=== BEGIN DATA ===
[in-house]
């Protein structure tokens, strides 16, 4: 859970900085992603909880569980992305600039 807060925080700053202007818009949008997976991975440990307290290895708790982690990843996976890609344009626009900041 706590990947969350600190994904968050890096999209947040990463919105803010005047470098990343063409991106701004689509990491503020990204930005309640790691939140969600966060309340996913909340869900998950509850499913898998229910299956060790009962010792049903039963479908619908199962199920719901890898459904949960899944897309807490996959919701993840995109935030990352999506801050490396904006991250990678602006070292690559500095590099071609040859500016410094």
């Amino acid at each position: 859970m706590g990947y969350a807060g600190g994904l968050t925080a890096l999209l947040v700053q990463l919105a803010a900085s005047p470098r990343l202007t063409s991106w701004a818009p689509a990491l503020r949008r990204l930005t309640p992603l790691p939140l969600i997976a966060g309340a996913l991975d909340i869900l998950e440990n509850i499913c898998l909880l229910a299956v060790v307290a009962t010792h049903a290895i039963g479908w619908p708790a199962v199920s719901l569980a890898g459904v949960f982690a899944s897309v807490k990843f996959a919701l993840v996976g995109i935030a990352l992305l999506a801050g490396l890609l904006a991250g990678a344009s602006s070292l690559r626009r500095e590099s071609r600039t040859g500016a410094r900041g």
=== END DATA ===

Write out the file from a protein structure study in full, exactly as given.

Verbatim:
[in-house]
């Protein structure tokens, strides 16, 4: 859970900085992603909880569980992305600039 807060925080700053202007818009949008997976991975440990307290290895708790982690990843996976890609344009626009900041 706590990947969350600190994904968050890096999209947040990463919105803010005047470098990343063409991106701004689509990491503020990204930005309640790691939140969600966060309340996913909340869900998950509850499913898998229910299956060790009962010792049903039963479908619908199962199920719901890898459904949960899944897309807490996959919701993840995109935030990352999506801050490396904006991250990678602006070292690559500095590099071609040859500016410094």
């Amino acid at each position: 859970m706590g990947y969350a807060g600190g994904l968050t925080a890096l999209l947040v700053q990463l919105a803010a900085s005047p470098r990343l202007t063409s991106w701004a818009p689509a990491l503020r949008r990204l930005t309640p992603l790691p939140l969600i997976a966060g309340a996913l991975d909340i869900l998950e440990n509850i499913c898998l909880l229910a299956v060790v307290a009962t010792h049903a290895i039963g479908w619908p708790a199962v199920s719901l569980a890898g459904v949960f982690a899944s897309v807490k990843f996959a919701l993840v996976g995109i935030a990352l992305l999506a801050g490396l890609l904006a991250g990678a344009s602006s070292l690559r626009r500095e590099s071609r600039t040859g500016a410094r900041g």